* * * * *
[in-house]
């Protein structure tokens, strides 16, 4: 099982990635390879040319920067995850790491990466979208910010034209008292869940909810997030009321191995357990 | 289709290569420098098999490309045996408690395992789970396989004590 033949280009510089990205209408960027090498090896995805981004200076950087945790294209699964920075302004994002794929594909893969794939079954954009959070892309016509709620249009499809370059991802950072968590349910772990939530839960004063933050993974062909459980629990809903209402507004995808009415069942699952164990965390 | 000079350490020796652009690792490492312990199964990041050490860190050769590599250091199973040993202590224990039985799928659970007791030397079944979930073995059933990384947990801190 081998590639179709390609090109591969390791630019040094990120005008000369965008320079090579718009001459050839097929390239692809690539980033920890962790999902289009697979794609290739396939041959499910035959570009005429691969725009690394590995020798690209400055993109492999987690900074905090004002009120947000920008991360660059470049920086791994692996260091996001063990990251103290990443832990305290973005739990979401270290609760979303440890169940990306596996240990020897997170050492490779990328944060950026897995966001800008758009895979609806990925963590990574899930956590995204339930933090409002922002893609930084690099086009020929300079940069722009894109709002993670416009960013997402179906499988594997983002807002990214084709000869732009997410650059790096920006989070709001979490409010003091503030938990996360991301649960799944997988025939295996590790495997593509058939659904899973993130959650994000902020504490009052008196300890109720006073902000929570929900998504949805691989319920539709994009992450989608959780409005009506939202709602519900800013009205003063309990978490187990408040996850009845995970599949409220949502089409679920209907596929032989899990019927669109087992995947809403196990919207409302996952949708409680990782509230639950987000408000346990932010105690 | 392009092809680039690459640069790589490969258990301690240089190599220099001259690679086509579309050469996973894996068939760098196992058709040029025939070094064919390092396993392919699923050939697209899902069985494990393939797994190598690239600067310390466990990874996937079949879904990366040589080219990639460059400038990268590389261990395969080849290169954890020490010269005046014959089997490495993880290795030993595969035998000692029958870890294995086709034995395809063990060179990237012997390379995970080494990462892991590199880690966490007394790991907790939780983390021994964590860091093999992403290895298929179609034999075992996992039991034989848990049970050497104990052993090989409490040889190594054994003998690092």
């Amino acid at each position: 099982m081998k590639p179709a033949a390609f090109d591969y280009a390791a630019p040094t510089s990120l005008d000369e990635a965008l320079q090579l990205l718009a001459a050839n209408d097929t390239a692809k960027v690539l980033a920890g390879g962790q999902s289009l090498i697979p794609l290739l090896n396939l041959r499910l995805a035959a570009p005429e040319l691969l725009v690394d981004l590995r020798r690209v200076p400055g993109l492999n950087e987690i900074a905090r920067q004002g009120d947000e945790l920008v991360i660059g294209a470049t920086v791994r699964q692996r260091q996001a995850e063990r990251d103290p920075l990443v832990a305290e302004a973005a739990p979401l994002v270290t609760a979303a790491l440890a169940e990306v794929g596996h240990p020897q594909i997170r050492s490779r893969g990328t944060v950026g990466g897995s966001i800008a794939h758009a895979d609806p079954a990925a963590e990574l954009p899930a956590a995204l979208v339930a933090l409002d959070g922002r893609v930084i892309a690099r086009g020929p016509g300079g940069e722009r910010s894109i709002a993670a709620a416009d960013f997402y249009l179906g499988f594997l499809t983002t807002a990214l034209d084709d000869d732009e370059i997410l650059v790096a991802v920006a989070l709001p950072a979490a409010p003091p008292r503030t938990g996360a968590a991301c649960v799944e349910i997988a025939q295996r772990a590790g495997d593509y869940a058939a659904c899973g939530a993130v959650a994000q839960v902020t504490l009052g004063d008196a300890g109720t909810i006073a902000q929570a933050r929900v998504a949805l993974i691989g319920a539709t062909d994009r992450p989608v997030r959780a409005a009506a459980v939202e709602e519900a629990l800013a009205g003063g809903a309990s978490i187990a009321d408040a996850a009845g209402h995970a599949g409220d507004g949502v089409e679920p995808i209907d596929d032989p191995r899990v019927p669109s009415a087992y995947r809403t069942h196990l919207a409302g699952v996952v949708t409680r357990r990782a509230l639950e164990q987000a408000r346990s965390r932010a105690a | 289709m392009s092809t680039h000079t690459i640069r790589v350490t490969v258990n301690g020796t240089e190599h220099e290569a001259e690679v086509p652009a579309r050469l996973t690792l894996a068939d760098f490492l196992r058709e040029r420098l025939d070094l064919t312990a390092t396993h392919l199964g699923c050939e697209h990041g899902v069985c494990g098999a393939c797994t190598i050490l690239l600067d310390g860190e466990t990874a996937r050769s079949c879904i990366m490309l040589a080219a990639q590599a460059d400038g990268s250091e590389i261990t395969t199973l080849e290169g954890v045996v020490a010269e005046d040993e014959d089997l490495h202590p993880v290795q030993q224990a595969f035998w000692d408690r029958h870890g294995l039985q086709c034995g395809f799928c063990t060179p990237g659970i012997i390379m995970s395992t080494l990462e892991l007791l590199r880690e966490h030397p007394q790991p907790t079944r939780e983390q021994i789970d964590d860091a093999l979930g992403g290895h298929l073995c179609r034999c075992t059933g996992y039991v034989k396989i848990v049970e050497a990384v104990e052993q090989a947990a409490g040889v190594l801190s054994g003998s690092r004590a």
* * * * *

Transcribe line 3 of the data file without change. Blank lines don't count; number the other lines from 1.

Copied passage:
């Amino acid at each position: 099982m081998k590639p179709a033949a390609f090109d591969y280009a390791a630019p040094t510089s990120l005008d000369e990635a965008l320079q090579l990205l718009a001459a050839n209408d097929t390239a692809k960027v690539l980033a920890g390879g962790q999902s289009l090498i697979p794609l290739l090896n396939l041959r499910l995805a035959a570009p005429e040319l691969l725009v690394d981004l590995r020798r690209v200076p400055g993109l492999n950087e987690i900074a905090r920067q004002g009120d947000e945790l920008v991360i660059g294209a470049t920086v791994r699964q692996r260091q996001a995850e063990r990251d103290p920075l990443v832990a305290e302004a973005a739990p979401l994002v270290t609760a979303a790491l440890a169940e990306v794929g596996h240990p020897q594909i997170r050492s490779r893969g990328t944060v950026g990466g897995s966001i800008a794939h758009a895979d609806p079954a990925a963590e990574l954009p899930a956590a995204l979208v339930a933090l409002d959070g922002r893609v930084i892309a690099r086009g020929p016509g300079g940069e722009r910010s894109i709002a993670a709620a416009d960013f997402y249009l179906g499988f594997l499809t983002t807002a990214l034209d084709d000869d732009e370059i997410l650059v790096a991802v920006a989070l709001p950072a979490a409010p003091p008292r503030t938990g996360a968590a991301c649960v799944e349910i997988a025939q295996r772990a590790g495997d593509y869940a058939a659904c899973g939530a993130v959650a994000q839960v902020t504490l009052g004063d008196a300890g109720t909810i006073a902000q929570a933050r929900v998504a949805l993974i691989g319920a539709t062909d994009r992450p989608v997030r959780a409005a009506a459980v939202e709602e519900a629990l800013a009205g003063g809903a309990s978490i187990a009321d408040a996850a009845g209402h995970a599949g409220d507004g949502v089409e679920p995808i209907d596929d032989p191995r899990v019927p669109s009415a087992y995947r809403t069942h196990l919207a409302g699952v996952v949708t409680r357990r990782a509230l639950e164990q987000a408000r346990s965390r932010a105690a | 289709m392009s092809t680039h000079t690459i640069r790589v350490t490969v258990n301690g020796t240089e190599h220099e290569a001259e690679v086509p652009a579309r050469l996973t690792l894996a068939d760098f490492l196992r058709e040029r420098l025939d070094l064919t312990a390092t396993h392919l199964g699923c050939e697209h990041g899902v069985c494990g098999a393939c797994t190598i050490l690239l600067d310390g860190e466990t990874a996937r050769s079949c879904i990366m490309l040589a080219a990639q590599a460059d400038g990268s250091e590389i261990t395969t199973l080849e290169g954890v045996v020490a010269e005046d040993e014959d089997l490495h202590p993880v290795q030993q224990a595969f035998w000692d408690r029958h870890g294995l039985q086709c034995g395809f799928c063990t060179p990237g659970i012997i390379m995970s395992t080494l990462e892991l007791l590199r880690e966490h030397p007394q790991p907790t079944r939780e983390q021994i789970d964590d860091a093999l979930g992403g290895h298929l073995c179609r034999c075992t059933g996992y039991v034989k396989i848990v049970e050497a990384v104990e052993q090989a947990a409490g040889v190594l801190s054994g003998s690092r004590a």